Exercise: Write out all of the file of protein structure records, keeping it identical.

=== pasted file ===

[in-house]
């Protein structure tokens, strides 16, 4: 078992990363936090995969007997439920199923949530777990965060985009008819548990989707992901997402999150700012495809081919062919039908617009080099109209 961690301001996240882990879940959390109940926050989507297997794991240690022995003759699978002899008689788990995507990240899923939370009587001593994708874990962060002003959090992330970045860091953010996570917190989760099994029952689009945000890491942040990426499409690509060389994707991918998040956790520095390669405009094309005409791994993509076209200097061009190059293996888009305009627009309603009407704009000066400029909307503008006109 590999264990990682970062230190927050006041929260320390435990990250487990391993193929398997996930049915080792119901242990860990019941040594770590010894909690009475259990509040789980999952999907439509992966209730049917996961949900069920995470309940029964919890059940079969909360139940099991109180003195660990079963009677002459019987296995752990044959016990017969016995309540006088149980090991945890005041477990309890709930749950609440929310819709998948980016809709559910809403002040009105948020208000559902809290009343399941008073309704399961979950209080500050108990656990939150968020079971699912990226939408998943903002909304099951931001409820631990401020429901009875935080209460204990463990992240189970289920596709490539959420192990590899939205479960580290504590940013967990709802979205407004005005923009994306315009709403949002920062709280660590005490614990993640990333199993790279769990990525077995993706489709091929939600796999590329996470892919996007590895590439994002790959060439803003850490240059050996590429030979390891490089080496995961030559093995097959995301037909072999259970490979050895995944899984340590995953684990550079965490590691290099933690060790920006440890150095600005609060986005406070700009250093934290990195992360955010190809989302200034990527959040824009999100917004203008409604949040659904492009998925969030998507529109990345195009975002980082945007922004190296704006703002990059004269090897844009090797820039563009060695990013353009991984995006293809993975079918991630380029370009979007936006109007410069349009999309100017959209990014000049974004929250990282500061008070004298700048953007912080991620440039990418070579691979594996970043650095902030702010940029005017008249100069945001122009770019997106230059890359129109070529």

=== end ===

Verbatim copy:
[in-house]
């Protein structure tokens, strides 16, 4: 078992990363936090995969007997439920199923949530777990965060985009008819548990989707992901997402999150700012495809081919062919039908617009080099109209 961690301001996240882990879940959390109940926050989507297997794991240690022995003759699978002899008689788990995507990240899923939370009587001593994708874990962060002003959090992330970045860091953010996570917190989760099994029952689009945000890491942040990426499409690509060389994707991918998040956790520095390669405009094309005409791994993509076209200097061009190059293996888009305009627009309603009407704009000066400029909307503008006109 590999264990990682970062230190927050006041929260320390435990990250487990391993193929398997996930049915080792119901242990860990019941040594770590010894909690009475259990509040789980999952999907439509992966209730049917996961949900069920995470309940029964919890059940079969909360139940099991109180003195660990079963009677002459019987296995752990044959016990017969016995309540006088149980090991945890005041477990309890709930749950609440929310819709998948980016809709559910809403002040009105948020208000559902809290009343399941008073309704399961979950209080500050108990656990939150968020079971699912990226939408998943903002909304099951931001409820631990401020429901009875935080209460204990463990992240189970289920596709490539959420192990590899939205479960580290504590940013967990709802979205407004005005923009994306315009709403949002920062709280660590005490614990993640990333199993790279769990990525077995993706489709091929939600796999590329996470892919996007590895590439994002790959060439803003850490240059050996590429030979390891490089080496995961030559093995097959995301037909072999259970490979050895995944899984340590995953684990550079965490590691290099933690060790920006440890150095600005609060986005406070700009250093934290990195992360955010190809989302200034990527959040824009999100917004203008409604949040659904492009998925969030998507529109990345195009975002980082945007922004190296704006703002990059004269090897844009090797820039563009060695990013353009991984995006293809993975079918991630380029370009979007936006109007410069349009999309100017959209990014000049974004929250990282500061008070004298700048953007912080991620440039990418070579691979594996970043650095902030702010940029005017008249100069945001122009770019997106230059890359129109070529």